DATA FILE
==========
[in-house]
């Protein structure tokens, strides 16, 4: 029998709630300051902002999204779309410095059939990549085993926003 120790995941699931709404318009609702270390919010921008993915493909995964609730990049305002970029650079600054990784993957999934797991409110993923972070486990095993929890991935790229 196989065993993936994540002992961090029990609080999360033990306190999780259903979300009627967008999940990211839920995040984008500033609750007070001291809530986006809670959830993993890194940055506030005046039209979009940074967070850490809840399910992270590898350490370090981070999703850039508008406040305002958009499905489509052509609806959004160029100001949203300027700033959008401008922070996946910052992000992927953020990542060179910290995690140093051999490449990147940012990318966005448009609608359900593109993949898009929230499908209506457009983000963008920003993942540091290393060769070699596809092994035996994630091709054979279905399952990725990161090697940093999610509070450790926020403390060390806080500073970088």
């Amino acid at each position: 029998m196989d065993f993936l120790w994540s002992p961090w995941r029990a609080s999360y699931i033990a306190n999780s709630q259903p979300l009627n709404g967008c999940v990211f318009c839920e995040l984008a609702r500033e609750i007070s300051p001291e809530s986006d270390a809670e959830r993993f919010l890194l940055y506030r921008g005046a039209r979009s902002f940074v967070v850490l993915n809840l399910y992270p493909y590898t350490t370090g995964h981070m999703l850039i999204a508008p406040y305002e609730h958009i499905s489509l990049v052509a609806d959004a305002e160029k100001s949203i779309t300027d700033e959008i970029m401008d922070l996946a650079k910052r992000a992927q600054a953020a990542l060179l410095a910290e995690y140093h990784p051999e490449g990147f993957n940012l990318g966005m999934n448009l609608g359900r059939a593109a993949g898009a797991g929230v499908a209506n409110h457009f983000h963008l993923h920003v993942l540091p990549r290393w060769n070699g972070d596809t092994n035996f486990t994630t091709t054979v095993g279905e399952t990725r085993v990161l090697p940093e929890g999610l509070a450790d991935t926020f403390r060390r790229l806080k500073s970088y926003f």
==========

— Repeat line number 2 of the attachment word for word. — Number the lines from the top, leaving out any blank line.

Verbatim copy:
């Protein structure tokens, strides 16, 4: 029998709630300051902002999204779309410095059939990549085993926003 120790995941699931709404318009609702270390919010921008993915493909995964609730990049305002970029650079600054990784993957999934797991409110993923972070486990095993929890991935790229 196989065993993936994540002992961090029990609080999360033990306190999780259903979300009627967008999940990211839920995040984008500033609750007070001291809530986006809670959830993993890194940055506030005046039209979009940074967070850490809840399910992270590898350490370090981070999703850039508008406040305002958009499905489509052509609806959004160029100001949203300027700033959008401008922070996946910052992000992927953020990542060179910290995690140093051999490449990147940012990318966005448009609608359900593109993949898009929230499908209506457009983000963008920003993942540091290393060769070699596809092994035996994630091709054979279905399952990725990161090697940093999610509070450790926020403390060390806080500073970088």